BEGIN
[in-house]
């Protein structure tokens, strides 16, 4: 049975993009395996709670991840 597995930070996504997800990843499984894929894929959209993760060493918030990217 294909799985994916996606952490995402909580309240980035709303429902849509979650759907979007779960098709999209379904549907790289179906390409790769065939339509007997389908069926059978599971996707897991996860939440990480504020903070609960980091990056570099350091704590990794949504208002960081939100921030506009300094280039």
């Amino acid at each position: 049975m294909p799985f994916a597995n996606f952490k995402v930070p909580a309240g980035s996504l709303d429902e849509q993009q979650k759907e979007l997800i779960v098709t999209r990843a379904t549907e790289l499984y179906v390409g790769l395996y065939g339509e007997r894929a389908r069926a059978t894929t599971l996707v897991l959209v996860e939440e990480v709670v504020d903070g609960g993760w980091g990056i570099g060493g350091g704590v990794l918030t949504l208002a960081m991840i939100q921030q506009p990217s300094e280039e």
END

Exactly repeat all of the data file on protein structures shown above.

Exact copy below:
[in-house]
């Protein structure tokens, strides 16, 4: 049975993009395996709670991840 597995930070996504997800990843499984894929894929959209993760060493918030990217 294909799985994916996606952490995402909580309240980035709303429902849509979650759907979007779960098709999209379904549907790289179906390409790769065939339509007997389908069926059978599971996707897991996860939440990480504020903070609960980091990056570099350091704590990794949504208002960081939100921030506009300094280039």
């Amino acid at each position: 049975m294909p799985f994916a597995n996606f952490k995402v930070p909580a309240g980035s996504l709303d429902e849509q993009q979650k759907e979007l997800i779960v098709t999209r990843a379904t549907e790289l499984y179906v390409g790769l395996y065939g339509e007997r894929a389908r069926a059978t894929t599971l996707v897991l959209v996860e939440e990480v709670v504020d903070g609960g993760w980091g990056i570099g060493g350091g704590v990794l918030t949504l208002a960081m991840i939100q921030q506009p990217s300094e280039e």